The introductory sentence is about Bacon. Thomson then turns to Newton. He ends with a thought completely out of the blue. How precisely do the three sets of ideas relate to each other?

The book is also riddled with misleading sentiments, if not inaccuracies, that mar the scholarship.

In chapter 3, Thomson sums thus Newton’s first law: “Any object will naturally move in a straight line at a constant velocity” (26). The law of inertia tells us more: that a body in rest in empty space will remain at rest.

In chapters 6 and 7, Thomson writes: “Jefferson believed that the earth had been created by God as described in the Book of Genesis” (73); “He always denied, on grounds of biblical authority, that extinction of species ever occurred”; and “Jefferson … believed in a God who was the creator of all. And thus he gave credence to the account of Creation in Genesis and its implication that the earth was very young and that life on earth had been created only once” (75-6). Jefferson never explicitly makes purchase of the creation account(s) in Genesis. There is no reason to think he took very serious the Old Testament. In his “Syllabus,” Jefferson speaks of the Jewish ideas of deity as “degrading & injurious,” and suggests that the sole contribution of Jewish moral thinking was monotheism.i Thomson unfortunately leads us to none of Jefferson’s writings that might support his view.

In chapter 6, there is Jefferson’s refusal to accept extinction of species. That point is iterated in chapter 8. “He did not believe in extinction, and that view seems to have been based in large part on religious rather than scientific grounds” (89). “Jefferson never changed his mind about extinction of species, although he understood that races and populations … might become extinct” (90). Jefferson’s letter to John Adams (11 Apr. 1823), where Jefferson acknowledges “certain races of animals are become extinct,” Thomson cites as evidence of Jefferson’s refusal to accept extinction. He focuses on Jefferson’s employment of “races,” where he could have used “species.” The letter, ambiguous, could also be taken as grudging acceptance of extinction, for there is no reason to think Jefferson’s use of “races” is not equivalent to “species.” In addition, it seems strange that Jefferson would be close-minded to extinction of species in later life, when so many of the leading scientists of his day had begun to accept it as factual.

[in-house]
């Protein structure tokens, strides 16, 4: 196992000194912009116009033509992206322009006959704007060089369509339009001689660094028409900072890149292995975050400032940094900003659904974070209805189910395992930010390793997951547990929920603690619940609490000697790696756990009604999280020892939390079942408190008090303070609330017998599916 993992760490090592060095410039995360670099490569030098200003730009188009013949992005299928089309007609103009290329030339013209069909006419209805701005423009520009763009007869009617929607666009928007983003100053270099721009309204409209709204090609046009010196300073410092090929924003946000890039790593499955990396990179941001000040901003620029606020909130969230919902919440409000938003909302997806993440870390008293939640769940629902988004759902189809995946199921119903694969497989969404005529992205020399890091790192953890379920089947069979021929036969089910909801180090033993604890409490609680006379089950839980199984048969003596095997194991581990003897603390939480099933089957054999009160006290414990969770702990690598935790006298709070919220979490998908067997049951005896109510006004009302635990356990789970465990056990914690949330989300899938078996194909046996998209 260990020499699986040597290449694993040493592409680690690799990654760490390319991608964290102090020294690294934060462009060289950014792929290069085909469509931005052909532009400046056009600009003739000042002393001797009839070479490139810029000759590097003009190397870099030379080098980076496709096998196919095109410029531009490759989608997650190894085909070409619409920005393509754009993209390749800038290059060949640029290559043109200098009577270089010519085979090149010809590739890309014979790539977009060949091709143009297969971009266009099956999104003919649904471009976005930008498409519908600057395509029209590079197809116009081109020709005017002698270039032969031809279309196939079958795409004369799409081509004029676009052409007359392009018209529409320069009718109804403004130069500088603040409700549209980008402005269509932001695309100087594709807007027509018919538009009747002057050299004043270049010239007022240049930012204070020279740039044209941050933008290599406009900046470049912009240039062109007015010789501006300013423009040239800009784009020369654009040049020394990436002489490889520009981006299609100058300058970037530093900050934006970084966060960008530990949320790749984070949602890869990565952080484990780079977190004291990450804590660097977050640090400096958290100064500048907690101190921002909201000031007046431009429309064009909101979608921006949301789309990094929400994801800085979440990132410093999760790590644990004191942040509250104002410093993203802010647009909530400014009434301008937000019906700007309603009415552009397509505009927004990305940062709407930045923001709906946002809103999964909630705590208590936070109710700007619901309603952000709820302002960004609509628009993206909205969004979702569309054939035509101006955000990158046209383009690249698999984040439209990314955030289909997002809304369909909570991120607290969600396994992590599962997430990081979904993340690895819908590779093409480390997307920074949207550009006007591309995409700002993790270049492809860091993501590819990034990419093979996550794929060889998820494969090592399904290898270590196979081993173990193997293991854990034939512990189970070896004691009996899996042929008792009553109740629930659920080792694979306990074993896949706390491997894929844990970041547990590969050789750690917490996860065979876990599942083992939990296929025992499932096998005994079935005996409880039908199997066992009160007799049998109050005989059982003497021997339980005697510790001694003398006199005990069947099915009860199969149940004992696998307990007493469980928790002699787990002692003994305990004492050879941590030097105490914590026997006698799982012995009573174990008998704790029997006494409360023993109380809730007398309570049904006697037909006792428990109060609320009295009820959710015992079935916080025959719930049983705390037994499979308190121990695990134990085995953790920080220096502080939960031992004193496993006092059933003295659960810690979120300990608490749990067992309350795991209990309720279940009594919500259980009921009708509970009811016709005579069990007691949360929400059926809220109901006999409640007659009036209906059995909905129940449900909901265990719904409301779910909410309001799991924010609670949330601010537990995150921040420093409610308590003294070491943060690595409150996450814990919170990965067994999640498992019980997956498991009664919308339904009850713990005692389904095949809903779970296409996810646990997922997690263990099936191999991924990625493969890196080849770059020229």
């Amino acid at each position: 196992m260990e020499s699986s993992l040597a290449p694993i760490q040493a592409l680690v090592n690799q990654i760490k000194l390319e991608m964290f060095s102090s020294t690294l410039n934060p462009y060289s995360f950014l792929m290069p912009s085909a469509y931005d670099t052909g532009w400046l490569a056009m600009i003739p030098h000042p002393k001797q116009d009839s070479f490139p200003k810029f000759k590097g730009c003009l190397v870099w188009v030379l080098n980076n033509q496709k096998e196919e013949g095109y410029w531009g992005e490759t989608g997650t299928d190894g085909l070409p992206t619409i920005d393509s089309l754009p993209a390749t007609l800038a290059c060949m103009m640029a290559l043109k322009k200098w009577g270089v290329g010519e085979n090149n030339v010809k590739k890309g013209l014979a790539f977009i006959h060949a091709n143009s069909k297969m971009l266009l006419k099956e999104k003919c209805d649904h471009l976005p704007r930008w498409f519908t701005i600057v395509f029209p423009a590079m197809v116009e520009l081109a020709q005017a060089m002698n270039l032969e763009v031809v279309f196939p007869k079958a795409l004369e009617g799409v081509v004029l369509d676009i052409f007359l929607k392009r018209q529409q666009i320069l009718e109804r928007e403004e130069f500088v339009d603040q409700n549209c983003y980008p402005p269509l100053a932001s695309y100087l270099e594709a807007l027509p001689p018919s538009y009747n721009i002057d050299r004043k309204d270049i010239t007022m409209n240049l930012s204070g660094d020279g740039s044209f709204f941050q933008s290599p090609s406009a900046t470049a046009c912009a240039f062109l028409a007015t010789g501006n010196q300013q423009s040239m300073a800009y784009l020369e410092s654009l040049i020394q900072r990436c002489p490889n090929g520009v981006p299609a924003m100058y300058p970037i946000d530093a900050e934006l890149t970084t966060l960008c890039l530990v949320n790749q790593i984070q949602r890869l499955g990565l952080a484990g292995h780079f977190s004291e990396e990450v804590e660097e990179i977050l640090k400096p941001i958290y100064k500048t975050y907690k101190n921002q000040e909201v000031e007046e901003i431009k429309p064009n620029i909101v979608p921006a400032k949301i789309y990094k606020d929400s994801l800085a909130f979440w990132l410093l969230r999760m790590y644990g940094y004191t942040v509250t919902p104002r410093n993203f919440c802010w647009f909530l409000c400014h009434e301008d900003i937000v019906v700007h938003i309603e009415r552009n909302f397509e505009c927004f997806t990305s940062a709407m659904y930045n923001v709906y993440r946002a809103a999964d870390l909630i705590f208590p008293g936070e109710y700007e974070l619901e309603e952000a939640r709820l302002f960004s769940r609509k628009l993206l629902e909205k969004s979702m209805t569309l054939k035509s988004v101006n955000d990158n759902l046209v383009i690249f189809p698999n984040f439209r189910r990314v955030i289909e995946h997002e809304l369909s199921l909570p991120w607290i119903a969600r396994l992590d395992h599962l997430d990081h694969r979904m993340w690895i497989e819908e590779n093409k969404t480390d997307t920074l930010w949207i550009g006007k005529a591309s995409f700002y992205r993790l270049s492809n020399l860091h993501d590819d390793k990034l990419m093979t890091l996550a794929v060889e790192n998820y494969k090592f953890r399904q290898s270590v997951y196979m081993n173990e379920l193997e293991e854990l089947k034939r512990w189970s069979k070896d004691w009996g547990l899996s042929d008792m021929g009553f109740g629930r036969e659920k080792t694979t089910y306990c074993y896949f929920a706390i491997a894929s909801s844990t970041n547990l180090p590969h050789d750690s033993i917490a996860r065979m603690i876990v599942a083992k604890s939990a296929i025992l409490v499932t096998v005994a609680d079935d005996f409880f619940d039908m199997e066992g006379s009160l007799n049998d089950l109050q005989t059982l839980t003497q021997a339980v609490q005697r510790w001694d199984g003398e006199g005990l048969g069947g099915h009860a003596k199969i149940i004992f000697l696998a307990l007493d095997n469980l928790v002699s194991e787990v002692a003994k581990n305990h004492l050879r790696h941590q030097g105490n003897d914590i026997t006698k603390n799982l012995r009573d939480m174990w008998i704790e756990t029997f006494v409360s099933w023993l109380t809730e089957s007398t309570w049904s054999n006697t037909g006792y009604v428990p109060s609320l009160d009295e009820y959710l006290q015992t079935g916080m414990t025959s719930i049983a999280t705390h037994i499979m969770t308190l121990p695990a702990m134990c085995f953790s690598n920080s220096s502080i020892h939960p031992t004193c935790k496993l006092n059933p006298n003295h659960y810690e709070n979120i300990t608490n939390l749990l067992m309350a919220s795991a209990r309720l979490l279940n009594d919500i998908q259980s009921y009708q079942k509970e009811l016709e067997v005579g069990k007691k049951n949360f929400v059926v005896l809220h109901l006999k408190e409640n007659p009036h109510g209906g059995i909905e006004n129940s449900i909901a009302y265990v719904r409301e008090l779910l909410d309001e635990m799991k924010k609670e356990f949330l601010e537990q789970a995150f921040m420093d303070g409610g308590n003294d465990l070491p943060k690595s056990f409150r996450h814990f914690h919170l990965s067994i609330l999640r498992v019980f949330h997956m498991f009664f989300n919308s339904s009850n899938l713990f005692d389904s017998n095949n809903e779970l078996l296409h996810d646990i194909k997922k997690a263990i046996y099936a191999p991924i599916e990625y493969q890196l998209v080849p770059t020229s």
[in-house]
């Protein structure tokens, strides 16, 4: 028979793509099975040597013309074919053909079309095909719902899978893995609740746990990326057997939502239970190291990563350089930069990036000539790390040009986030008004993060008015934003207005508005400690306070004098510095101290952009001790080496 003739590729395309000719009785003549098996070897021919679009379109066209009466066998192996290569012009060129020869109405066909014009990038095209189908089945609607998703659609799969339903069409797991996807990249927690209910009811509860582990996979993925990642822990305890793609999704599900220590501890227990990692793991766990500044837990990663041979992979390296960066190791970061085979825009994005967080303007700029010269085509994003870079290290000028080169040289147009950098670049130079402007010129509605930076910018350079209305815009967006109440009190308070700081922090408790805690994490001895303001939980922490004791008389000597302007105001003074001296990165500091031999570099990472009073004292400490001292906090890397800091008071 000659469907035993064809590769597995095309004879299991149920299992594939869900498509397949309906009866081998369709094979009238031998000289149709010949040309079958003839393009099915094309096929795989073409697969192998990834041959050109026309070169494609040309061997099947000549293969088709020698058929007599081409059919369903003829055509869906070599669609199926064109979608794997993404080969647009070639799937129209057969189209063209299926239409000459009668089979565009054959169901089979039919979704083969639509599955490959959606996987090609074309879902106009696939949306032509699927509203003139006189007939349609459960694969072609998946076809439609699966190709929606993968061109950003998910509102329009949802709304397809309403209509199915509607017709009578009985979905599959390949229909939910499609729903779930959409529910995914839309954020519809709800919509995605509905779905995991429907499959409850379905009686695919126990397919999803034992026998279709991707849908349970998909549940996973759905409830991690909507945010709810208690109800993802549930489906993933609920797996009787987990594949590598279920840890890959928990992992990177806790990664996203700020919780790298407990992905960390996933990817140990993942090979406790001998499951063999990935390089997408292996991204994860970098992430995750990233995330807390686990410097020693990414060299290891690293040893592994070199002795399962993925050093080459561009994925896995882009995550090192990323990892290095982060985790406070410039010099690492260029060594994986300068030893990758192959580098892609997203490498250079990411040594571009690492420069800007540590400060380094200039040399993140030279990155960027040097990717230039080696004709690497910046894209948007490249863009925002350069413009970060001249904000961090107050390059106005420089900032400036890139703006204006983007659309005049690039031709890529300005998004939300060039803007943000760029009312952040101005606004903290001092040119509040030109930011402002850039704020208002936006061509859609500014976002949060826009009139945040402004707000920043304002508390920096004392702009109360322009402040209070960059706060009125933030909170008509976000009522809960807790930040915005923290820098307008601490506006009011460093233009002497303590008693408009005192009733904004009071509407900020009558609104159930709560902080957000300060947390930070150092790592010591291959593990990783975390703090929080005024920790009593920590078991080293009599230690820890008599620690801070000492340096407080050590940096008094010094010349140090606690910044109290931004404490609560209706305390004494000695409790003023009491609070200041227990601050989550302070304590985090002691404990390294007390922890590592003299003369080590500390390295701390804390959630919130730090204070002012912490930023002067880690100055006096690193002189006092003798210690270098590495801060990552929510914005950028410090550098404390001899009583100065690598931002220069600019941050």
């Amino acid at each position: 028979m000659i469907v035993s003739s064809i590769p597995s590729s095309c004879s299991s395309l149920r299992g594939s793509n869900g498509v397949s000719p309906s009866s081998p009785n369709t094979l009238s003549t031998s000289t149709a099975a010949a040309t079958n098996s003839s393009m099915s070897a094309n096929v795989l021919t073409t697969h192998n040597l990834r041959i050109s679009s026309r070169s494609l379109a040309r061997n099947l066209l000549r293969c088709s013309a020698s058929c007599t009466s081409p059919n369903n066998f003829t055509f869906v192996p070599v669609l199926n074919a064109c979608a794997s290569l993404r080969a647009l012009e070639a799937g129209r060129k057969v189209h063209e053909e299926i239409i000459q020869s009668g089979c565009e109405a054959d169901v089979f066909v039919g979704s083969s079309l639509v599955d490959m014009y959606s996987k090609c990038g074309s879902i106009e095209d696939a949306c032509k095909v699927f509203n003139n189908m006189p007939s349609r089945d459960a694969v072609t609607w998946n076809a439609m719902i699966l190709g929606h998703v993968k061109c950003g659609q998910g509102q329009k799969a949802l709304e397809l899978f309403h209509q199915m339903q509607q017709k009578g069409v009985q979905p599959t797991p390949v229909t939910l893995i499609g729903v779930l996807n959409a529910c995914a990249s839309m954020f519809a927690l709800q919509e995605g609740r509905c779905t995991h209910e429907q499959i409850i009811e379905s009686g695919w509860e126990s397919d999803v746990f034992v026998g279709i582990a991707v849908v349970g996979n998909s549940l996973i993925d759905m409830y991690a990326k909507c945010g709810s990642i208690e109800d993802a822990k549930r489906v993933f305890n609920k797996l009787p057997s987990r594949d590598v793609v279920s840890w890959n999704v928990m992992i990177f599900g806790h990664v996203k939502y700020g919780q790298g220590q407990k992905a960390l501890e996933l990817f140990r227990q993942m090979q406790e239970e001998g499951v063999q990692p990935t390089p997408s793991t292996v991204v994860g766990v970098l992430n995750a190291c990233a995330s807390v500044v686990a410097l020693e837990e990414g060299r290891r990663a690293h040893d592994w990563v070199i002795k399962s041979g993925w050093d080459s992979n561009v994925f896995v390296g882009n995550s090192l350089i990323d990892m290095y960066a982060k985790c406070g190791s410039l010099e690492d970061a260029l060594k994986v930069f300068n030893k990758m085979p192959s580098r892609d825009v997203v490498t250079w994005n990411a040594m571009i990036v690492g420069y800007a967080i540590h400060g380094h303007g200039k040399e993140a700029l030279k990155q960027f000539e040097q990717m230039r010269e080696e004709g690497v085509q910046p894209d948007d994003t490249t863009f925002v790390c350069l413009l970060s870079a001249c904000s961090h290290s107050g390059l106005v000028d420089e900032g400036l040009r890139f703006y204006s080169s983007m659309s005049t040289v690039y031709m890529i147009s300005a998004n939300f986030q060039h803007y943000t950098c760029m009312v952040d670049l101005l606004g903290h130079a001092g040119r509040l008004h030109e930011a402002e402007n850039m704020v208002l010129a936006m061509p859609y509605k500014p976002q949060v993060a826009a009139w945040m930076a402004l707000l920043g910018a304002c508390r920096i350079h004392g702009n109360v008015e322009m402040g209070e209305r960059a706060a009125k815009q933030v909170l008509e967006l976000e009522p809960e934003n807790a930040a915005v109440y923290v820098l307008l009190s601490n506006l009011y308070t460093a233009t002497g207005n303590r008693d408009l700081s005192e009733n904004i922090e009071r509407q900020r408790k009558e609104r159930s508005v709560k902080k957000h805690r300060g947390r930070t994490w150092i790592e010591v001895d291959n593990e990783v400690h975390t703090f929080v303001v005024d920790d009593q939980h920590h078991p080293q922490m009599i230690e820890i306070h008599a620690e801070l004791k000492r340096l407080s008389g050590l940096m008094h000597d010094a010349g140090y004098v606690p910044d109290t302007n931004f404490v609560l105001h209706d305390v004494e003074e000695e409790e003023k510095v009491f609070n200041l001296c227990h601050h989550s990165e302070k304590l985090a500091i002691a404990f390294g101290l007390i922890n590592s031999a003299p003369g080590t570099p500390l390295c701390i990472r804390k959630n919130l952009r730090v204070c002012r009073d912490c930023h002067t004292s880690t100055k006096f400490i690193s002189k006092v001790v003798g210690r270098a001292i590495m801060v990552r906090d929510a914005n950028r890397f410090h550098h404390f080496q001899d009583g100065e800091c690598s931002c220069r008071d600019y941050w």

In chapter 8, Thomson criticizes Jefferson’s approach to science vis-à-vis his account of the fossilized remains of Megalonyx. Jefferson saw the remains to be those of a great lion of some sort and prepared a paper to be read before the American Philosophical Society in 1797 and published in its Transactions in 1799. When apprized of a similar skeleton of an animal from South America (Megatherium) that was recognized to be a ground sloth, Jefferson did not change his mind, but merely added an appendix to his paper. Thomson says: “Jefferson’s use of the scientific method can be criticized because instead of gathering facts impartially and then analyzing them (the way his idol Bacon had urged), Jefferson had worked a priori. He had started with his lion idea and then tried to prove it. Worse, when that identification was disproven, he still did not completely relinquish the theory” (89).